These are chat archives for hibernate/hibernate-orm

21st
Jan 2014
Sanne Grinovero
@Sanne
Jan 21 2014 16:28
Ah, hy @hferentschik :)
Sanne Grinovero
@Sanne
Jan 21 2014 17:51
@sebersole I'll move the perf discussion over here.
so looking at the latest stats, there are 3 mains areas I'd like to work on:
sure, ping me when u're back
priority order:
  • 1 Reduce the number of times we allocate, or the size of each, for org.hibernate.engine.spi.EntityEntry
  • 2 Same for org.hibernate.engine.spi.EntityKey <- previous fixed where really good, but we should look at further improvements
  • 3 org.hibernate.engine.internal.StatefulPersistenceContext.<init> still allocates various IdentityHashMap, and we also still use them -> Is that expected after the instrumentation patches??
  • 4 org.hibernate.event.spi.LoadEvent and..
  • 5 org.hibernate.LockOptions both should go on a diet too: large fatty objects taking a lot of memory.
    these are essentially the ones which need your help, in order of priority :)
    there's another cause for frequent allocations which is simple to fix, and I started it for fun on the plane.. no need to discuss that now: it's probably easier when you'll see the patch next week when I can get back to it.
    also, my fix is relatively non-urgent compared to those above.

About 1: EntityEntry

on 1# no I don't have specifics. I was hoping you could have a look at that class and suggest some fields which could be removed, for example.
I understand that all the fields have a purpose of course, but maybe we can identify a set which only gets used in specific circumstances? That's where I really can't think of much without an in-depth knowledge of all parts.
Steve Ebersole
@sebersole
Jan 21 2014 18:22
@Sanne with regard to removing fields, I can certainly take a look.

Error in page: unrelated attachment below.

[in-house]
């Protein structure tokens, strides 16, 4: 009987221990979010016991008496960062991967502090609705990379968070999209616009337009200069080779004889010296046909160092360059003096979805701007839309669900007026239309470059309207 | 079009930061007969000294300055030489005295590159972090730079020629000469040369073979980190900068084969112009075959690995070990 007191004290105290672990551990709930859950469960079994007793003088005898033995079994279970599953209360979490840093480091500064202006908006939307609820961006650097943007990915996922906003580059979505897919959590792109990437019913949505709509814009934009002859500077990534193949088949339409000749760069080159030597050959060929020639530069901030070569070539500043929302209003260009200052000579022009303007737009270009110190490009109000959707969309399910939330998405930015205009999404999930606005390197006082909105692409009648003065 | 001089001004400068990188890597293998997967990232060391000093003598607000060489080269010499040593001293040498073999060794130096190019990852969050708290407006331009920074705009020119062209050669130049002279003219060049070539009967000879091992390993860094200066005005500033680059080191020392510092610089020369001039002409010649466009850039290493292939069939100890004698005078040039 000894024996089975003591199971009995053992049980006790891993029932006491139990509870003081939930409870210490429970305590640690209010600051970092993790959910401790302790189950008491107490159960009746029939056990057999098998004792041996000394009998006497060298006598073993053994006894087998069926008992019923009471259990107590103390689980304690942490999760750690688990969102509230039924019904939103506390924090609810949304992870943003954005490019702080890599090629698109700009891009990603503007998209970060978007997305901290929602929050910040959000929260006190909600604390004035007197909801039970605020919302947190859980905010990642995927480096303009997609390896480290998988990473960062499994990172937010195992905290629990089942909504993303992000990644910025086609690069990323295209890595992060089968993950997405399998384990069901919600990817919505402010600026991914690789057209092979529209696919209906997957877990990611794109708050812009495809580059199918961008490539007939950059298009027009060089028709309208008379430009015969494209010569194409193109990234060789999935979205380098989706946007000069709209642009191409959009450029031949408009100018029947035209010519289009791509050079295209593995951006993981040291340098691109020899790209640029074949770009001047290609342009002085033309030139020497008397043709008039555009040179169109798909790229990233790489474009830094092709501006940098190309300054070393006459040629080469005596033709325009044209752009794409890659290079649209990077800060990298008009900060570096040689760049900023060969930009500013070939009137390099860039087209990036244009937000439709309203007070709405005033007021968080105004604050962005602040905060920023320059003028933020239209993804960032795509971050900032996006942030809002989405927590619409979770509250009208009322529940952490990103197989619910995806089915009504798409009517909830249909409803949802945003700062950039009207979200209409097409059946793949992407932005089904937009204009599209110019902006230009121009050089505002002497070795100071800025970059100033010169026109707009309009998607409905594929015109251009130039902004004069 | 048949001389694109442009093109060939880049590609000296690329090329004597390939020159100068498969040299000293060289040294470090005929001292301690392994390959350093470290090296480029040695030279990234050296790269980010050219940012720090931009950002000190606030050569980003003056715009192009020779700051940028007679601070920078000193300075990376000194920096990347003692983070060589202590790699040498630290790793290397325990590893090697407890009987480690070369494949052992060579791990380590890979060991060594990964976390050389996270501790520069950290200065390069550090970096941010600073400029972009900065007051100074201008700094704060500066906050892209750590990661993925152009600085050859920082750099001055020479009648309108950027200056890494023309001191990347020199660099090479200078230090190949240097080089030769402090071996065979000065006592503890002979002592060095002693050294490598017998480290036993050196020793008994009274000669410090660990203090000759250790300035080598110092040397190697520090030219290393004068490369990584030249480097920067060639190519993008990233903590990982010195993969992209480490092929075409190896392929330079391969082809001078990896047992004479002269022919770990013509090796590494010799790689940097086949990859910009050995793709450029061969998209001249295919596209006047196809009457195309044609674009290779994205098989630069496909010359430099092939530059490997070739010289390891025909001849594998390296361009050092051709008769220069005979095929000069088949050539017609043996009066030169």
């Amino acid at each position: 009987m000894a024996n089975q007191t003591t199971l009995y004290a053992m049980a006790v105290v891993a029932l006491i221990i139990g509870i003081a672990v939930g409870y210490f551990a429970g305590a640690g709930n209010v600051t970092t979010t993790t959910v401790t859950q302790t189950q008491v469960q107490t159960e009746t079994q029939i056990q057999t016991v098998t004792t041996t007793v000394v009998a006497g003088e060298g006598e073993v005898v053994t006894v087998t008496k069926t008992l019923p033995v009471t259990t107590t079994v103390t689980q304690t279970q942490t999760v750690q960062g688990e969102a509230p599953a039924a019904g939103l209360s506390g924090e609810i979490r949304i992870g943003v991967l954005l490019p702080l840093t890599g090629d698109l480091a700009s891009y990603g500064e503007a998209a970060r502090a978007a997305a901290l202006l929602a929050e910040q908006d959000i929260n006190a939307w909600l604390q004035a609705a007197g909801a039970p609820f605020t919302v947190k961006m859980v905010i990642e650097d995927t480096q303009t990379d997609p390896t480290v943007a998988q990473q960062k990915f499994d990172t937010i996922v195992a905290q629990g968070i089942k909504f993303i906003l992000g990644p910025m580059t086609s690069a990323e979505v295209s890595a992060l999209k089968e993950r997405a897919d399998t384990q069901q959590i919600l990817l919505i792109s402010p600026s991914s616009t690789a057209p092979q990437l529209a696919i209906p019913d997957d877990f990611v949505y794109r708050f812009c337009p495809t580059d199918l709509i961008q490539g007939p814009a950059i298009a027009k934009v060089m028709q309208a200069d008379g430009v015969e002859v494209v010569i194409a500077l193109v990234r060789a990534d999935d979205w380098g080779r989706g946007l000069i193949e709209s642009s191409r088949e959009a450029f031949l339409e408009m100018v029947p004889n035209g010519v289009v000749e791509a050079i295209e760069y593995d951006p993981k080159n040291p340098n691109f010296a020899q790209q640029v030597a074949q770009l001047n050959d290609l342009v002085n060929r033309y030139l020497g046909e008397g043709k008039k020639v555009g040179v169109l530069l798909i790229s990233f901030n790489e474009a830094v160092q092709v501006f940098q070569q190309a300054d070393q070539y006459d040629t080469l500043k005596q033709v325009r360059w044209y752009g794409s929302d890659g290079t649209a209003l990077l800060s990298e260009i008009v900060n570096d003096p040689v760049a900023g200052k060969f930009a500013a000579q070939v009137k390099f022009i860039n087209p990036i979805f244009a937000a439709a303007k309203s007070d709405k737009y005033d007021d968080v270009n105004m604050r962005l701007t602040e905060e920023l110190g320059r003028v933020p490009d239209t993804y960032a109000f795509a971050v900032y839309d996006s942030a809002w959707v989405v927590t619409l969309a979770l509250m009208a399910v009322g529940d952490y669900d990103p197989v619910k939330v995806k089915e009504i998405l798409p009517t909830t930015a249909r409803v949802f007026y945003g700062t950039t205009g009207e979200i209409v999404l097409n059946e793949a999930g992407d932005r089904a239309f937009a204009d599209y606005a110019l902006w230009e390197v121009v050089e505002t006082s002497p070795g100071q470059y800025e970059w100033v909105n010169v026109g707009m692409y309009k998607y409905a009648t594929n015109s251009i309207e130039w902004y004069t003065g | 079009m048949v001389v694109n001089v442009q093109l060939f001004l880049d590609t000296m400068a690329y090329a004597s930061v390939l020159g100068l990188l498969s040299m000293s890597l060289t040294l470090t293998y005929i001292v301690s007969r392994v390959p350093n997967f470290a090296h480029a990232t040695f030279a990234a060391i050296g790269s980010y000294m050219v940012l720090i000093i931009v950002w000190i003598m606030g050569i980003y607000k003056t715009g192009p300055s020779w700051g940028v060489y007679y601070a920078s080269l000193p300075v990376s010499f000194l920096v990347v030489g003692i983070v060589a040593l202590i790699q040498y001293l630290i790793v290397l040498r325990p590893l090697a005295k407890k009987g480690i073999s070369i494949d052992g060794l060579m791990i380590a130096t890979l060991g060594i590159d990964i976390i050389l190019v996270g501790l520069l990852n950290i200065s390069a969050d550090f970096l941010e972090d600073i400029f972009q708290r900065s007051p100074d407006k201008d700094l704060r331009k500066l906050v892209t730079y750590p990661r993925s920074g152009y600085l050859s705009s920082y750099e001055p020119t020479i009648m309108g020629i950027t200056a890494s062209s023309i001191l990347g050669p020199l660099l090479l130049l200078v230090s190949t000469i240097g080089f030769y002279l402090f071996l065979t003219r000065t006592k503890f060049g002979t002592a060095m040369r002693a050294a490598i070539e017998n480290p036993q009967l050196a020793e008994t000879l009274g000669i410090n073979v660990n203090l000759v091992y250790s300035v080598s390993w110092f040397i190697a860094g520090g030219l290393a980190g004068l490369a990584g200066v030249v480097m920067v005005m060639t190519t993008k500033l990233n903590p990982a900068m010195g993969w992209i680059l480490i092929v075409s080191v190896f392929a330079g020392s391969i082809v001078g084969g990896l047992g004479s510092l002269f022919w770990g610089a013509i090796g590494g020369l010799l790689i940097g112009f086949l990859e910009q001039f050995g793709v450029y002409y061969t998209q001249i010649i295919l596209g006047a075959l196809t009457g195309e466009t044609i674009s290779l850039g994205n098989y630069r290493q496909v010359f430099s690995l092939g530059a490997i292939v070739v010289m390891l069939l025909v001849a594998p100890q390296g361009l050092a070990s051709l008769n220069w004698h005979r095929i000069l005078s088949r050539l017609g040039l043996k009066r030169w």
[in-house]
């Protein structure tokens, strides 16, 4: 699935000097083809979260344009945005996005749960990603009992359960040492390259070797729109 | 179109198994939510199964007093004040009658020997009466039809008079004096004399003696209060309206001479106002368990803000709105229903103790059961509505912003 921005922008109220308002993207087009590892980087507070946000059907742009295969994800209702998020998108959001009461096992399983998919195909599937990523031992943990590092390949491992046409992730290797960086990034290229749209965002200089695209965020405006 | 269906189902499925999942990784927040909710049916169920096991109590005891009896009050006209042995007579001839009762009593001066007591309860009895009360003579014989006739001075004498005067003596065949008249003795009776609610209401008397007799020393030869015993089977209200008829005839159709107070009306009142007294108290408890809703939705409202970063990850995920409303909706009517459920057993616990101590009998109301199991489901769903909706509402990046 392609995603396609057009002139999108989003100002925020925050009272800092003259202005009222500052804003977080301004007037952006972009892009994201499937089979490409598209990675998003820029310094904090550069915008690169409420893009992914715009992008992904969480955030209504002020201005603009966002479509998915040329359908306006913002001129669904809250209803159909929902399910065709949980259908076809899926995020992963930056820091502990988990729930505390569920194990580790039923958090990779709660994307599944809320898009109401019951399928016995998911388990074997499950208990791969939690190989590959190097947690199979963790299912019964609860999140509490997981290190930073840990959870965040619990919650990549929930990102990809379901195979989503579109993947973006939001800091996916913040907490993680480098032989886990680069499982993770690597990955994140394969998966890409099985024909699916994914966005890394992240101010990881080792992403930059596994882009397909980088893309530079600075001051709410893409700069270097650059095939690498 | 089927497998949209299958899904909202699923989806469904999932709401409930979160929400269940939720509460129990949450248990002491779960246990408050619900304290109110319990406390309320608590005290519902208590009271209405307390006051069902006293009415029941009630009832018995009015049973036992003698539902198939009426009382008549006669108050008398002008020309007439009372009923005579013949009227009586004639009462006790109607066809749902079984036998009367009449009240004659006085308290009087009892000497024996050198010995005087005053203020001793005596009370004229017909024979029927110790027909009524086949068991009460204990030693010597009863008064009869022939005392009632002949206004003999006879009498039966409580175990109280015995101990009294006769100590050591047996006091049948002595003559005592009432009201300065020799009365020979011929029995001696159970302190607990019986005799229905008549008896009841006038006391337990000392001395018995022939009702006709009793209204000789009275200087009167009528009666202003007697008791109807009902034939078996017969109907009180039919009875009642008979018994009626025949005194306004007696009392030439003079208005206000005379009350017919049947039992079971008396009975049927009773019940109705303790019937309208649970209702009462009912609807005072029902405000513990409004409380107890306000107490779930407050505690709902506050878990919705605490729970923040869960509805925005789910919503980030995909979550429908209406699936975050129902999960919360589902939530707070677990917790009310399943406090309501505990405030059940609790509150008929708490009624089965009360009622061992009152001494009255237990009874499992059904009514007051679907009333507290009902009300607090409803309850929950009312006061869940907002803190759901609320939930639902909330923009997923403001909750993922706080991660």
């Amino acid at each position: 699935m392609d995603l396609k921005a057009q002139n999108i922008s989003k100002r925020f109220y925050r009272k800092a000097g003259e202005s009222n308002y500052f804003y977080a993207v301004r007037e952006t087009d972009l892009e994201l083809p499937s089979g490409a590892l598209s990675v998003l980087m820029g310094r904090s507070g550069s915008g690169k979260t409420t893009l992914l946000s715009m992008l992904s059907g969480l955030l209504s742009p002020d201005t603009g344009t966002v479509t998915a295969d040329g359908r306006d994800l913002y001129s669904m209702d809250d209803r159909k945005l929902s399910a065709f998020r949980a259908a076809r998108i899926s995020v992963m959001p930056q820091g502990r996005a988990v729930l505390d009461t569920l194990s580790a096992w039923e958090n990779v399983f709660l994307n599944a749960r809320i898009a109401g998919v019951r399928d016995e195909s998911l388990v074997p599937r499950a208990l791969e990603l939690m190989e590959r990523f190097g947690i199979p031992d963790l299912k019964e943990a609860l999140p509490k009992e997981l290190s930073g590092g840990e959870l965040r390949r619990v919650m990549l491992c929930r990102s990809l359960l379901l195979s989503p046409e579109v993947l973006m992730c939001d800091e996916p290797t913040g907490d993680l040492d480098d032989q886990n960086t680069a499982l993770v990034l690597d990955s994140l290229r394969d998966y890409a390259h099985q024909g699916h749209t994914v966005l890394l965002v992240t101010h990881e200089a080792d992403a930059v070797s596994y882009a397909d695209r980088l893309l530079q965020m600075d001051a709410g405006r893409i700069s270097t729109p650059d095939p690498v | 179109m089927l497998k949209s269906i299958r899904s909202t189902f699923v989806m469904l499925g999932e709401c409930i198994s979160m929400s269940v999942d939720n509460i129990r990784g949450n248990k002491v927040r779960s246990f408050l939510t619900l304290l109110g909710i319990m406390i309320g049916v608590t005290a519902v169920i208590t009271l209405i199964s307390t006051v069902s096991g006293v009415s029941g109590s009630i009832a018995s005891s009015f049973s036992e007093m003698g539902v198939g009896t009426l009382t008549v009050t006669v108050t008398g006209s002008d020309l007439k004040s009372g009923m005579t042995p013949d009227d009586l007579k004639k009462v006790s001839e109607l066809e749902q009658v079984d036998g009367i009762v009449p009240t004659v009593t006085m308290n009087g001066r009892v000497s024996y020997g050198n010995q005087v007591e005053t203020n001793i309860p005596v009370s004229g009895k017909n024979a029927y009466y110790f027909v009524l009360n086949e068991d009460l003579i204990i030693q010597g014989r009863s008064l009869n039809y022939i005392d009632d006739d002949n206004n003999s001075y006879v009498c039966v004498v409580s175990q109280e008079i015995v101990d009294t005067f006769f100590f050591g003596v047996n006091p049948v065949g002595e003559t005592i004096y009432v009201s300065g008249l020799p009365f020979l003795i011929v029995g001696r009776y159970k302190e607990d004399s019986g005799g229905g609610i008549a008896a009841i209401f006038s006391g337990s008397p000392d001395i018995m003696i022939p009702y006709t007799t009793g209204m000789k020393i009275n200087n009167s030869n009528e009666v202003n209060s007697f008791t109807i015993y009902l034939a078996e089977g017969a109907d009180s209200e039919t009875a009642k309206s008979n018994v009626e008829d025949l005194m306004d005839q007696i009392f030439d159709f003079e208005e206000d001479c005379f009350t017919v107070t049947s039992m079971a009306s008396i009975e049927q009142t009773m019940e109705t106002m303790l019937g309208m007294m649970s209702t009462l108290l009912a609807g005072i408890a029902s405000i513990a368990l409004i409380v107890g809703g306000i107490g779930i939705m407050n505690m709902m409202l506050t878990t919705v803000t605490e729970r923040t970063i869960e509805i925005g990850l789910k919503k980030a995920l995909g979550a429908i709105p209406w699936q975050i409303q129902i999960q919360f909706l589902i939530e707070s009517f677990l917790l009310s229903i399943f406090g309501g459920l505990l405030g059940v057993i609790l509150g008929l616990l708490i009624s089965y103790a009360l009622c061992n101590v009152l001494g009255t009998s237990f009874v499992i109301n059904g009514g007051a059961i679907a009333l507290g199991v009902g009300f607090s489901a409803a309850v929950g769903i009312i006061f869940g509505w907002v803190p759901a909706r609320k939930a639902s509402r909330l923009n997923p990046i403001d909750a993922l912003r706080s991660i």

To each point:
Sanne Grinovero
@Sanne
Jan 21 2014 18:23
cool

About 2: EntityKey

Previous patches where really good: we're down from 300GB to "just" 46GB.
Still, 46GB is a lot, it's about 4.4% of all used memory.
So, looking at the typical usage of it, it all revolves around how the PersistenceContext is organized; we clearly need both the primary ID for the entity, and the EntityPersister.
So we have a conceptual key {persister,id} which whe then use as key for several maps.. now what if:

  • I assume all EntityPersister instances are built upfront, and are a "well known set" after the SessionFactory has been built
  • We organize them all in an array-like structure, so that we can assign an ordinal identifier to each
  • the Maps in PersistenceContext get reorganized as an Array of Maps<primary Key>

We would have more arrays, but each access to the PersistenceContext could do a quick random-access toe the right Map - the one for the persister it's looking for- and from there use the primary ID as Key for the next map directly.

Sanne Grinovero
@Sanne
Jan 21 2014 18:29
So I think such a refactoring has some drawbacks: for example we'd probablye have PersistenceContext larger and fatter, as it will not have just one map but an array of maps
on the other hand, each of such maps would be smaller, could be lazily initialized, and lookup/insertion would be probably more efficient as we have way less collisions in the map (less data)
Steve Ebersole
@sebersole
Jan 21 2014 18:31

EntityEntry

I took a quick look at the fields. There are some we could talk about, but they fall into the same vein of things we discussed for EntityKey. Namely transient fields that we set lazily. They are meant to hold things that hurts to look up over and over (persister e.g.)
Sanne Grinovero
@Sanne
Jan 21 2014 18:32
also, I'm not aware how much code would get "less maintainable", there obviously is a tradeoff on nice code vs. quick one